April 3, 2009

Eighty-three words leap from their horses. Eighty-three words all lie down, each bearing a sign on their chest. One forgot his hat, one forgot a feather. Not words, but Little Big Horn battle re-enactors at a sushi restaurant. No wonder they were confused — how can a horn be little and big at the same time? A man sitting beside me turned to face me. Can you lower your voice, he said. Surprise, he was my deceased father dressed up as Crazy Horse, that dandy.

There are times a man has to choose between a feather and a bullet. My father told me this. I’ve made a list of all the things he told me that were important, and this is first. Strange as it seems, there are eighty-three things on the list and he died on his eighty-third birthday, eighty-three days after my mother passed. There’s no explanation for this. Yesterday I was dismayed to discover my car is parked eighty-three steps from my front door.

In numerology eighty-three stands for eternity-and-a-half. They say Crazy Horse was late for the battle of Little Big Horn because he kept changing his outfits. Finally he had it right, his cream buckskins with the red and yellow tassels. At the end of each tassel, a crow feather. His braves, who had been waiting impatiently, were relieved to see him come out of his teepee. At that very moment in eternity, my father came out of the bathroom in the sushi restaurant.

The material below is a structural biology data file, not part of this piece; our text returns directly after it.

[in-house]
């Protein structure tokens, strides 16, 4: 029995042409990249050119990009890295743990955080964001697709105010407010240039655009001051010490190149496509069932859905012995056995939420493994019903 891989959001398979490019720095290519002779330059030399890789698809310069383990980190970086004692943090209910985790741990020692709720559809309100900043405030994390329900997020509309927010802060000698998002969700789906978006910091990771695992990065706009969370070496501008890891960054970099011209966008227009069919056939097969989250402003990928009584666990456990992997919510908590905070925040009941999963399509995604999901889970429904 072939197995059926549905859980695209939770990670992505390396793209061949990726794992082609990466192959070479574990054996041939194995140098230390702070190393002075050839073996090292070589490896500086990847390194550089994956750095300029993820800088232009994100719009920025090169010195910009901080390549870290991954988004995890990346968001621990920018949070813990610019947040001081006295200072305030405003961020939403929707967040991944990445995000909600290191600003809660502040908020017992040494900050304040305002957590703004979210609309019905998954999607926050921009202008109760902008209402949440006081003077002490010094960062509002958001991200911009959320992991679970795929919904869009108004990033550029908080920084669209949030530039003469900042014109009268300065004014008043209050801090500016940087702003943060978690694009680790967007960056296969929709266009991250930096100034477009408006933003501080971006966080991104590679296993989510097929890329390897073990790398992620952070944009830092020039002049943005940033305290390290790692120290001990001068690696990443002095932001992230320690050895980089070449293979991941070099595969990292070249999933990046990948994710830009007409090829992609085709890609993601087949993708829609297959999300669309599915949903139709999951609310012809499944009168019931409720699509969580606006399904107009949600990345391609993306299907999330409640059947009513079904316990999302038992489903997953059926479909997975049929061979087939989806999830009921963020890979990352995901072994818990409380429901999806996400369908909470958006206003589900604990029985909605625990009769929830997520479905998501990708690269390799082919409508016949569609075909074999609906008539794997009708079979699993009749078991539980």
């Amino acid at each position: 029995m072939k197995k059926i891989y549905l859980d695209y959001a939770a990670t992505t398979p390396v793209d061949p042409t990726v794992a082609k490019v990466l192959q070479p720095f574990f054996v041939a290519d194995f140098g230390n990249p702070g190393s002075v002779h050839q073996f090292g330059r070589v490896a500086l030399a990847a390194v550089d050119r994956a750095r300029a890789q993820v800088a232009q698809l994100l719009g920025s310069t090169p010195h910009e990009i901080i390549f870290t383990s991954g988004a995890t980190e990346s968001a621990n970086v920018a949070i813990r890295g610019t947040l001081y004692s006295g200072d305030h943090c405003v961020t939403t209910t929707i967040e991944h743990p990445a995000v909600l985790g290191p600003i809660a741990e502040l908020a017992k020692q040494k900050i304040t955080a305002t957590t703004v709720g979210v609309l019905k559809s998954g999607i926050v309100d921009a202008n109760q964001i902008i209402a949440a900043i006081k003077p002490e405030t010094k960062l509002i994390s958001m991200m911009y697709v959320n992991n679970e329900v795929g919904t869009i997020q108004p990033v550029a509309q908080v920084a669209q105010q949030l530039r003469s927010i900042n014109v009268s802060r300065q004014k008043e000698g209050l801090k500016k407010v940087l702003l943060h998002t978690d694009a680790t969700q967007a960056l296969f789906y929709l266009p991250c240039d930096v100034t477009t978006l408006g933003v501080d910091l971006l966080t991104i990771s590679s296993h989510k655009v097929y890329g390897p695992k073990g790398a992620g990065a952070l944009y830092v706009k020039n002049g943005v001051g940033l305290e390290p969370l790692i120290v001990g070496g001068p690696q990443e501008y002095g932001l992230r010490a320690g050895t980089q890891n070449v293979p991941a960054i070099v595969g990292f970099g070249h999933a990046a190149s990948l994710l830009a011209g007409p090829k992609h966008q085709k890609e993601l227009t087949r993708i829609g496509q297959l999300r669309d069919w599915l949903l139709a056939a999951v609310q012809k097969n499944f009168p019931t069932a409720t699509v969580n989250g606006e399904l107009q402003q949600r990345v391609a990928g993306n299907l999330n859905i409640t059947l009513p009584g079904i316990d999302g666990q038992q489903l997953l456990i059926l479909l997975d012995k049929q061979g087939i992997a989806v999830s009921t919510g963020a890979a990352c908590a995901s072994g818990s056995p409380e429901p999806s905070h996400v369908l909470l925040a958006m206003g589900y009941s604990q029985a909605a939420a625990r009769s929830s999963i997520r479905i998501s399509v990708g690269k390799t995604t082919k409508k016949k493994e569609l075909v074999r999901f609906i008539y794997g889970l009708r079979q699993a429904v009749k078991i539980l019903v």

When Crazy Horse died, eighty-three braves, in war colors with long headdresses of eagle feathers, danced around his body. The history of eighty-three, written on the back of a sushi menu in downtown Los Angeles is memorized by each sushi chef. That’s what I love about eighty-three, the color, the history. The only other number with a comparable story is one hundred and eleven. Yes, one hundred and eleven. But there is so much heartbreak there it makes me sob to tell.

by Rick Bursky and Richard Garcia

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Process notes

Richard writes:
Rick Bursky and I conceived this in a sushi restaurant. Some of the narrative comes from the local scene and our conversation at the meal. We decided to write alternate prose poem sections containing 83 words each and the word feather. I was intrigued by how seamless the sections were. One of the challenges was sticking to our “rules” but keeping each section fresh. It was fun and we are planning to try it again soon.

  1. April 3, 2009 at 12:45 pm

    wonderful work, as always — and great fun too!

    strange to check qarrtsiluni randomly today and find this poem that i’ve heard about, but never read

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